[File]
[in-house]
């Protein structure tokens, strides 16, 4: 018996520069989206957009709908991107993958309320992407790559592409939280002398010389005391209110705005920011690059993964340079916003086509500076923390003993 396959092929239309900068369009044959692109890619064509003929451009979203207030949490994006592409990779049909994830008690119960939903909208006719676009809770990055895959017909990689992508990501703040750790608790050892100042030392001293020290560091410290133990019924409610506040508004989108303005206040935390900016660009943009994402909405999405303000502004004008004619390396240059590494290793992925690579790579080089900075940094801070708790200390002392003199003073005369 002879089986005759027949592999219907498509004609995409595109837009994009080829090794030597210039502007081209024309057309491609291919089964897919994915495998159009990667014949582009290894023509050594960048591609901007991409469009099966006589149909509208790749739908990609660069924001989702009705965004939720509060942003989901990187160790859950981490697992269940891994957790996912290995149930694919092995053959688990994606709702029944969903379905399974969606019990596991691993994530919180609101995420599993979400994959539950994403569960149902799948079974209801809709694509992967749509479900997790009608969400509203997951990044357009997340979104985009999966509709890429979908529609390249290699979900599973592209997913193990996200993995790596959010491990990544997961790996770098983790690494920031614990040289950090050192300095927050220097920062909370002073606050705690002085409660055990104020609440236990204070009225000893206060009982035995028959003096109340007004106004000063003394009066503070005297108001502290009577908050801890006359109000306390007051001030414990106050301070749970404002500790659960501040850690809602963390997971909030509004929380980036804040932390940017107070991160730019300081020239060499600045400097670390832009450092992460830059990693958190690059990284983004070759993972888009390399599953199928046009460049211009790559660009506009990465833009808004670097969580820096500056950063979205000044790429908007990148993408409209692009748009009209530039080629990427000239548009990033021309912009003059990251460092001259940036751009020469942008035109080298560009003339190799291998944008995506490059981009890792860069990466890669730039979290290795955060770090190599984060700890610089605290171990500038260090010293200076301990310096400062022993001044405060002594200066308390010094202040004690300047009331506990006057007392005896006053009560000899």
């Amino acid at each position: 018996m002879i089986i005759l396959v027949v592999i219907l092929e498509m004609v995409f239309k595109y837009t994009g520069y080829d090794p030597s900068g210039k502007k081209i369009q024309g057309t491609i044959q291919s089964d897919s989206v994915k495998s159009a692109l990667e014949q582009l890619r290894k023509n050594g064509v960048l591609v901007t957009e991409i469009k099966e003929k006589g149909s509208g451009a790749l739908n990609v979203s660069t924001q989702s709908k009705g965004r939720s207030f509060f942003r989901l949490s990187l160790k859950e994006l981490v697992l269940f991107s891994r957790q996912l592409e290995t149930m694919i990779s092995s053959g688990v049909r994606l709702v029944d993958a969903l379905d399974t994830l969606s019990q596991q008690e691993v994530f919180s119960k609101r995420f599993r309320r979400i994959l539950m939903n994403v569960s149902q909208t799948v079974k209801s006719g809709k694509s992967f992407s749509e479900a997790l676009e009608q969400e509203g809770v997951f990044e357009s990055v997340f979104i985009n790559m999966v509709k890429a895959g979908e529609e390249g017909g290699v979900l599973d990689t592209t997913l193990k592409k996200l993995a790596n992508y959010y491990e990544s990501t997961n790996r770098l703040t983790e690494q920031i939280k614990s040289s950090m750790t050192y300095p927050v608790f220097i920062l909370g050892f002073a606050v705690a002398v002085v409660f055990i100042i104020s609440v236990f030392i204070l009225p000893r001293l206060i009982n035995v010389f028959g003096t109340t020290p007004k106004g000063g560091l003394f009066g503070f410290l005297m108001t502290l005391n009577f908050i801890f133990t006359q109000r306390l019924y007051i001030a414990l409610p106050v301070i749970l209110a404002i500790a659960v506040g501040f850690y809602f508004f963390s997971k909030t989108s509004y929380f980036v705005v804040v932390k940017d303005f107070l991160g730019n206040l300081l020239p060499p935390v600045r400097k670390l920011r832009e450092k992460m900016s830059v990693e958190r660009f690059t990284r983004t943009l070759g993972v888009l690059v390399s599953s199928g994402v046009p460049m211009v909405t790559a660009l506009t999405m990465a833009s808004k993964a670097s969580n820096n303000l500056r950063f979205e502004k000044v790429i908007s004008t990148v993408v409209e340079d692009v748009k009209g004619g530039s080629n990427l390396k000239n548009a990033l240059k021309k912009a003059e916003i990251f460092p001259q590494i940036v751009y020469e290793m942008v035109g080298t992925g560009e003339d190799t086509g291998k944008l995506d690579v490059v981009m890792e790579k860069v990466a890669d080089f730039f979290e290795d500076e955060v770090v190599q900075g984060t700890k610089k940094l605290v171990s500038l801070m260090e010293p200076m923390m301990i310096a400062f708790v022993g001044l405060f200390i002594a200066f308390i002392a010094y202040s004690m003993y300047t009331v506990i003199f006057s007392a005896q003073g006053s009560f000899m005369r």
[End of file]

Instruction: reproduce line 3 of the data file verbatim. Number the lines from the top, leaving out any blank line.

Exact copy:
């Amino acid at each position: 018996m002879i089986i005759l396959v027949v592999i219907l092929e498509m004609v995409f239309k595109y837009t994009g520069y080829d090794p030597s900068g210039k502007k081209i369009q024309g057309t491609i044959q291919s089964d897919s989206v994915k495998s159009a692109l990667e014949q582009l890619r290894k023509n050594g064509v960048l591609v901007t957009e991409i469009k099966e003929k006589g149909s509208g451009a790749l739908n990609v979203s660069t924001q989702s709908k009705g965004r939720s207030f509060f942003r989901l949490s990187l160790k859950e994006l981490v697992l269940f991107s891994r957790q996912l592409e290995t149930m694919i990779s092995s053959g688990v049909r994606l709702v029944d993958a969903l379905d399974t994830l969606s019990q596991q008690e691993v994530f919180s119960k609101r995420f599993r309320r979400i994959l539950m939903n994403v569960s149902q909208t799948v079974k209801s006719g809709k694509s992967f992407s749509e479900a997790l676009e009608q969400e509203g809770v997951f990044e357009s990055v997340f979104i985009n790559m999966v509709k890429a895959g979908e529609e390249g017909g290699v979900l599973d990689t592209t997913l193990k592409k996200l993995a790596n992508y959010y491990e990544s990501t997961n790996r770098l703040t983790e690494q920031i939280k614990s040289s950090m750790t050192y300095p927050v608790f220097i920062l909370g050892f002073a606050v705690a002398v002085v409660f055990i100042i104020s609440v236990f030392i204070l009225p000893r001293l206060i009982n035995v010389f028959g003096t109340t020290p007004k106004g000063g560091l003394f009066g503070f410290l005297m108001t502290l005391n009577f908050i801890f133990t006359q109000r306390l019924y007051i001030a414990l409610p106050v301070i749970l209110a404002i500790a659960v506040g501040f850690y809602f508004f963390s997971k909030t989108s509004y929380f980036v705005v804040v932390k940017d303005f107070l991160g730019n206040l300081l020239p060499p935390v600045r400097k670390l920011r832009e450092k992460m900016s830059v990693e958190r660009f690059t990284r983004t943009l070759g993972v888009l690059v390399s599953s199928g994402v046009p460049m211009v909405t790559a660009l506009t999405m990465a833009s808004k993964a670097s969580n820096n303000l500056r950063f979205e502004k000044v790429i908007s004008t990148v993408v409209e340079d692009v748009k009209g004619g530039s080629n990427l390396k000239n548009a990033l240059k021309k912009a003059e916003i990251f460092p001259q590494i940036v751009y020469e290793m942008v035109g080298t992925g560009e003339d190799t086509g291998k944008l995506d690579v490059v981009m890792e790579k860069v990466a890669d080089f730039f979290e290795d500076e955060v770090v190599q900075g984060t700890k610089k940094l605290v171990s500038l801070m260090e010293p200076m923390m301990i310096a400062f708790v022993g001044l405060f200390i002594a200066f308390i002392a010094y202040s004690m003993y300047t009331v506990i003199f006057s007392a005896q003073g006053s009560f000899m005369r």